Have you ever wondered what the Special Collections and Archives (SCA) team do behind-the-scenes? In the latest post in our series explaining just that, Thomas Chisholm talks about his role as a Library Assistant at Special Collections and Archives.
My role in Special Collections and Archives is primarily customer service facing; I help to run the Reading Room service alongside the Academic Services Librarian, and deal with enquiries we receive by email and over the phone. This aspect of my work means I get to directly observe the many and varied uses researchers find for our collections, which is always a fascinating part of the job.
Typically, when a researcher is interested in consulting material held in SCA they will use the Archive Catalogue or the Printed Books Catalogue to find specific items pertinent to their enquiry. By getting in contact via email or telephone we can then advise on the size of the request. More material means more appointments required to consult it all, we think that three archival boxes per two-hour slot are the right amount for most readers.
When booking appointments, readers can use the SCA booking form to request up to four slots per week. My job is then to retrieve the material before the appointment and have it prepared in the Reading Room, giving the reader the maximum amount of time for their research. Interacting with researchers daily means I get to know a great deal about how our collections are used, as well as the wide variety of people who come to view them. It is always a pleasure to hear from a visitor that the material they have been able to view in SCA will help with their research, whether that be anything from a personal family history to a PhD thesis.
Whilst the material requested by readers is as varied as the collections themselves, some items we often see in the Reading Room include volumes of the Guild Gazette of the University of Liverpool. This student-run publication has been a fascinating window into campus life since it was first published in 1937. Researchers often find it gives valuable insight into the views and reactions of the student body to key events in the history of the University, and as such one volume or another can often be found in use in the Reading Room.
Another such item is the Letters from Josephine Butler, a collection of correspondence written by the well-known Victorian social reformer. This material is primarily available in microfiche format due to the delicate nature of the original letters. Microfiche is a photographic film strip that holds material in miniature form and therefore must be viewed by researchers using a microfilm reader. Viewing these letters can often be a visitors first time using microfilm or microfiche and I always enjoy helping to demonstrate and teach the use of this technology.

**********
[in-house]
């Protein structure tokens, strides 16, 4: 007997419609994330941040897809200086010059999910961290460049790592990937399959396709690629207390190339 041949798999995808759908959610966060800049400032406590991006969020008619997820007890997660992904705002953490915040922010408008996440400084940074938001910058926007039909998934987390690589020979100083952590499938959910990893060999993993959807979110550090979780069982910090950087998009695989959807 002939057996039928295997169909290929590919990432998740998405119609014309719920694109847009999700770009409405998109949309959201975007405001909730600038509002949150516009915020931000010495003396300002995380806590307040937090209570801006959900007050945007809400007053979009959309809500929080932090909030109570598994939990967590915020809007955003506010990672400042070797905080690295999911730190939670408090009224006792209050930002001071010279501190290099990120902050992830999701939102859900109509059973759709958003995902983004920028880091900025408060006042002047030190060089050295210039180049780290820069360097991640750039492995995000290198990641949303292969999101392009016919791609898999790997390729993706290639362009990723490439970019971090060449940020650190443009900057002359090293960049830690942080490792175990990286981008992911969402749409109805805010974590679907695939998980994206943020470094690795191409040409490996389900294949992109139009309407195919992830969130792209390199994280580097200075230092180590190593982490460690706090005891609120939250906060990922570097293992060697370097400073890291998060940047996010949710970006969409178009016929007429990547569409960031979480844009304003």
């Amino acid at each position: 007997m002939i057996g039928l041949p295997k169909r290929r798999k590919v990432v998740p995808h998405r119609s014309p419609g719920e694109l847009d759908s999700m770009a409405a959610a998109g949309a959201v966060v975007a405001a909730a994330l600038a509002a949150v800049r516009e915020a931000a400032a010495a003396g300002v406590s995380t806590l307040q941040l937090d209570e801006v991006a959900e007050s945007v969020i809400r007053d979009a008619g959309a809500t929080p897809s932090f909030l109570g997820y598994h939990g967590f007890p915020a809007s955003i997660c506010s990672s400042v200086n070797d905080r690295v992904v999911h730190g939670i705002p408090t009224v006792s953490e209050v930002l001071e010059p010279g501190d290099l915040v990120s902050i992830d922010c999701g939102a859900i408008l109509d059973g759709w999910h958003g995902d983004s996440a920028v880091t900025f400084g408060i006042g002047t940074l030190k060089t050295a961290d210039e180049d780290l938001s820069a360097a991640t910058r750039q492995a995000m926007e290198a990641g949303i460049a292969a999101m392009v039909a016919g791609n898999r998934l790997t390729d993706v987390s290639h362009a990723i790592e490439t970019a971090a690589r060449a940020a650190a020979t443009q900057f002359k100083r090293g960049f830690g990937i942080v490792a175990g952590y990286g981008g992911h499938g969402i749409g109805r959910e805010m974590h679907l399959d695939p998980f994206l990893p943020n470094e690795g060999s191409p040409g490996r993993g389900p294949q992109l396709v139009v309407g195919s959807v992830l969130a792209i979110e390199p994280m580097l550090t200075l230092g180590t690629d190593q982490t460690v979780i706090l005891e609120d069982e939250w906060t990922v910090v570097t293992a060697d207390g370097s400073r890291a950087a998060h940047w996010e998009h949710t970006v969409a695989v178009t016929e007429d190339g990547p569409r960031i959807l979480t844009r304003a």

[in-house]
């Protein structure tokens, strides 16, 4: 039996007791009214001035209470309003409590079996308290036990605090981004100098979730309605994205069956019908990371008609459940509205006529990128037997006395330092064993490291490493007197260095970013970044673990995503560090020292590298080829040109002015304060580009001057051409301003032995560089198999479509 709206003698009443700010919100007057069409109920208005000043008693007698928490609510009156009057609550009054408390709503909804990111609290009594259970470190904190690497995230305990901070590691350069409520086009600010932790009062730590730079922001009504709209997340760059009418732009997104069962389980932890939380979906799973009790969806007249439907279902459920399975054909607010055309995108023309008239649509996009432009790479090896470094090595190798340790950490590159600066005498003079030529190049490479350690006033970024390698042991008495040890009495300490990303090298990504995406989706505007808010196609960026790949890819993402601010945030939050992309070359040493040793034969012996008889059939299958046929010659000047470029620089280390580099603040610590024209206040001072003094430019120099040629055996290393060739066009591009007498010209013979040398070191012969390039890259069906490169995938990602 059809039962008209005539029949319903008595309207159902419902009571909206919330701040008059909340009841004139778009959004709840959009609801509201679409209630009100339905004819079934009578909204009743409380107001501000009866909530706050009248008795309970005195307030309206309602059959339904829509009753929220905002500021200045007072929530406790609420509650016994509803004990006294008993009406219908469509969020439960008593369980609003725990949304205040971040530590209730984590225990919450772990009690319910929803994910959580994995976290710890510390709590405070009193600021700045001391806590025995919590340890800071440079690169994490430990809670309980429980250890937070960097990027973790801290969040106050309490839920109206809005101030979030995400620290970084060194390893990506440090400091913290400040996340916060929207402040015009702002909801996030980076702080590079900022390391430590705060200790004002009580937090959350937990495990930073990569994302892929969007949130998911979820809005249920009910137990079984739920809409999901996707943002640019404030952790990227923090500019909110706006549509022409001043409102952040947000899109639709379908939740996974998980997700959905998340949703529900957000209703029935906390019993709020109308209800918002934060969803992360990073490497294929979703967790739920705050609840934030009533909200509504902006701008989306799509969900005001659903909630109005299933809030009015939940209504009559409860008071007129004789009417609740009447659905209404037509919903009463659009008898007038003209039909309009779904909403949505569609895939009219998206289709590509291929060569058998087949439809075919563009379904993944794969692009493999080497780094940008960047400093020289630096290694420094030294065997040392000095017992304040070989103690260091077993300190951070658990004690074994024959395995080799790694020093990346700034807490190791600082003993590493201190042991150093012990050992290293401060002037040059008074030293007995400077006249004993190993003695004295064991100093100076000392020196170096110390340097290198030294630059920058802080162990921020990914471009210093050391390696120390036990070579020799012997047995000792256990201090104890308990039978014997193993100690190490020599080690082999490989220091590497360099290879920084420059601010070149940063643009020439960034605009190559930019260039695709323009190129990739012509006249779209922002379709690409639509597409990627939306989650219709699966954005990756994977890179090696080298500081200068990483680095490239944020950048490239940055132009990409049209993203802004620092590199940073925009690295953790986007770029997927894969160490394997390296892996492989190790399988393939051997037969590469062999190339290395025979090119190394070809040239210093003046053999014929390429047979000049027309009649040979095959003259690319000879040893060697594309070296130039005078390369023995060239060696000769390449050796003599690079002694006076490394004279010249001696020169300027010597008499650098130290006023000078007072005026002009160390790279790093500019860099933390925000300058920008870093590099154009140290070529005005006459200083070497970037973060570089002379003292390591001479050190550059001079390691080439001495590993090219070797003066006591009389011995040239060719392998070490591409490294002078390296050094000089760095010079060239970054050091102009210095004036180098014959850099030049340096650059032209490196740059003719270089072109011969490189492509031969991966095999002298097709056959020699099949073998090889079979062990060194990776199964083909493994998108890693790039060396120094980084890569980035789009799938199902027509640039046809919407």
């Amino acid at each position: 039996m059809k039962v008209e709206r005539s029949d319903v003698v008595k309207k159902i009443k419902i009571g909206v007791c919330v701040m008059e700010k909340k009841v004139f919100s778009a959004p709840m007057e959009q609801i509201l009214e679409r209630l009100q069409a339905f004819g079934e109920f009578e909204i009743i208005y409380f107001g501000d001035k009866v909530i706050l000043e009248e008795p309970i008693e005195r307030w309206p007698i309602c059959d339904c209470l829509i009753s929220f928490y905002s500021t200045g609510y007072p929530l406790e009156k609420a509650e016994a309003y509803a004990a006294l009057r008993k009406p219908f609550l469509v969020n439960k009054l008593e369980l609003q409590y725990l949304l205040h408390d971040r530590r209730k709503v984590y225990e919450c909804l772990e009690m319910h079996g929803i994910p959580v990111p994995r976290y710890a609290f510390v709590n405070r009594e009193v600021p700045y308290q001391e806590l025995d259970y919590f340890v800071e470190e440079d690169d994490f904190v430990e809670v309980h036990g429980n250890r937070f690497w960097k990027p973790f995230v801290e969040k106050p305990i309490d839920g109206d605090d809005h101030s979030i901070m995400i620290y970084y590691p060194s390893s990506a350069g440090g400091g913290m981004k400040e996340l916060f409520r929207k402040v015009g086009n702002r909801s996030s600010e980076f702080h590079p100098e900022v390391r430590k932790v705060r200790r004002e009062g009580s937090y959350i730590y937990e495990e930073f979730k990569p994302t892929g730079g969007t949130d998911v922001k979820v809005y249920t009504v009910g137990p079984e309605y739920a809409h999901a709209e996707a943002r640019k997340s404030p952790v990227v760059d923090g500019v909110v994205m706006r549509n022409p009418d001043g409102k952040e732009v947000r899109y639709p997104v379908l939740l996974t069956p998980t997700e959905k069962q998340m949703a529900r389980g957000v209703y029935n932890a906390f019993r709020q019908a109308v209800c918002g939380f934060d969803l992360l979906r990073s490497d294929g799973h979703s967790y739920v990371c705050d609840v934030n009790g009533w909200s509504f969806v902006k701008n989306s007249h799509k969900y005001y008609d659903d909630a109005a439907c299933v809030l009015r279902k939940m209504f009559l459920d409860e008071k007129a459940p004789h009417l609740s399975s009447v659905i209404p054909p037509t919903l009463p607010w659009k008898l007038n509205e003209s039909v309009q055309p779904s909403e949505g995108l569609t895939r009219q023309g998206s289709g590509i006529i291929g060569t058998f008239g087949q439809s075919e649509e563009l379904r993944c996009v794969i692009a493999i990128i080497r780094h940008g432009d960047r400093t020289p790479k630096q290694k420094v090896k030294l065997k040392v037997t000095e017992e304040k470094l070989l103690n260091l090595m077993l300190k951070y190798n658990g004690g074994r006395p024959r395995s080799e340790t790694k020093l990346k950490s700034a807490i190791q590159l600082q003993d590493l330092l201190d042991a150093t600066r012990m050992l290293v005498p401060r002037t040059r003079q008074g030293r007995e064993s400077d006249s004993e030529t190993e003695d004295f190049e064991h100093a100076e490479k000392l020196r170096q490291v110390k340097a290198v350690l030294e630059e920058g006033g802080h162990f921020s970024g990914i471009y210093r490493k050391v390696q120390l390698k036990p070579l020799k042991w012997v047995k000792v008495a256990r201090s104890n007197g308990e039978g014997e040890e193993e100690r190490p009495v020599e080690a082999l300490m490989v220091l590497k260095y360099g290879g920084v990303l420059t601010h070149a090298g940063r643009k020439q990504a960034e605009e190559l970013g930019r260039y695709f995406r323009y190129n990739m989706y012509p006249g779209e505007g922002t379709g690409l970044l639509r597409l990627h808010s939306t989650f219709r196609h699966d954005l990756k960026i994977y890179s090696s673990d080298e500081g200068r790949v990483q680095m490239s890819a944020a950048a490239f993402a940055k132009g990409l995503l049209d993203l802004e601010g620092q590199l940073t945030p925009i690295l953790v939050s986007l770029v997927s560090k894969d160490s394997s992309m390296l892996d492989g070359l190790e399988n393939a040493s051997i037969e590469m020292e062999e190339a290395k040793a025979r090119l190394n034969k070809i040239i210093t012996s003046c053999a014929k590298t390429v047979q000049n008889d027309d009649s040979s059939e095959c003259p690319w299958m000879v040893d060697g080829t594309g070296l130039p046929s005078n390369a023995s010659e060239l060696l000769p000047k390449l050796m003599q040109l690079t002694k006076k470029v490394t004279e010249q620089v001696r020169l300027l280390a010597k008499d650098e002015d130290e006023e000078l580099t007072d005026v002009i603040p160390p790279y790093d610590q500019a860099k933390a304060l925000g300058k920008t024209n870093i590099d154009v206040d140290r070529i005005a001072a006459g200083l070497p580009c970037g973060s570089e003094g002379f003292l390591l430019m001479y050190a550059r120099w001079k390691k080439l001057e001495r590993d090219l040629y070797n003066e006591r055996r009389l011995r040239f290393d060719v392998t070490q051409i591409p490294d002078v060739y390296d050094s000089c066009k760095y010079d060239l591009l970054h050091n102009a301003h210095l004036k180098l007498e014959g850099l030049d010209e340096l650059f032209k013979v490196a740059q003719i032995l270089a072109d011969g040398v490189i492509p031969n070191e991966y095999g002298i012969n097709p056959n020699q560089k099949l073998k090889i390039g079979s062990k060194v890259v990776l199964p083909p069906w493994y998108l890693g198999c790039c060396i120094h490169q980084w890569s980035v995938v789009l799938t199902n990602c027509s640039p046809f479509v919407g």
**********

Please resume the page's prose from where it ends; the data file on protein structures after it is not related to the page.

Sometimes, a researcher will have an enquiry for SCA but will be unable to visit in person. This is something that has become much more common since the pandemic began, and we will always try to help researchers with reasonable requests. Whilst we do not provide a research service ourselves, we are happy to undertake simple searches for those unable to visit in person. Undertaking research is personally my favourite part of my job role; it means I can engage directly with Special Collections and Archives material. It can be an enjoyable challenge at times, for example when an enquiry about a former graduate of the university involves an individual who is known by multiple names. This can make them difficult to find, and consequently even more satisfying when the research is successful.
Retrievals and returns are a great opportunity to broaden my knowledge of the material holdings of Special Collections and Archives. Retrievals refers to the process by which we bring material from the various archive and special collection storerooms in the Sydney Jones Library up to the Reading Room. This must be done in such as way that the material is not misplaced and can always be found. To achieve this, a paper record detailing where the material came from is always kept with the item when it isn’t in the Reading Room. Visitors to SCA may notice these green slips, and anyone lucky enough to work here will quickly become very familiar with them! The returns process is retrievals in reverse, accurately returning material to where we took it from.
Whilst performing retrievals and returns in the stores, it can be easy to find other interesting material that you were not looking for, often in the same box as the item you came to retrieve. For example, this graduate index card confirming the award of an honorary degree to the Queen Mother, which I came across when searching records of past graduates on behalf of an enquirer. It’s not every day that you accidentally stumble across items relating to royalty, even in an archive.
Special Collections and Archives can be reached by email at email@example.com, and by telephone on 0151 794 2696. Appointments in the SCA Reading Room are by prior appointment, and more information on visiting and using can be found on the website.
By Thomas Chisholm (Library Assistant)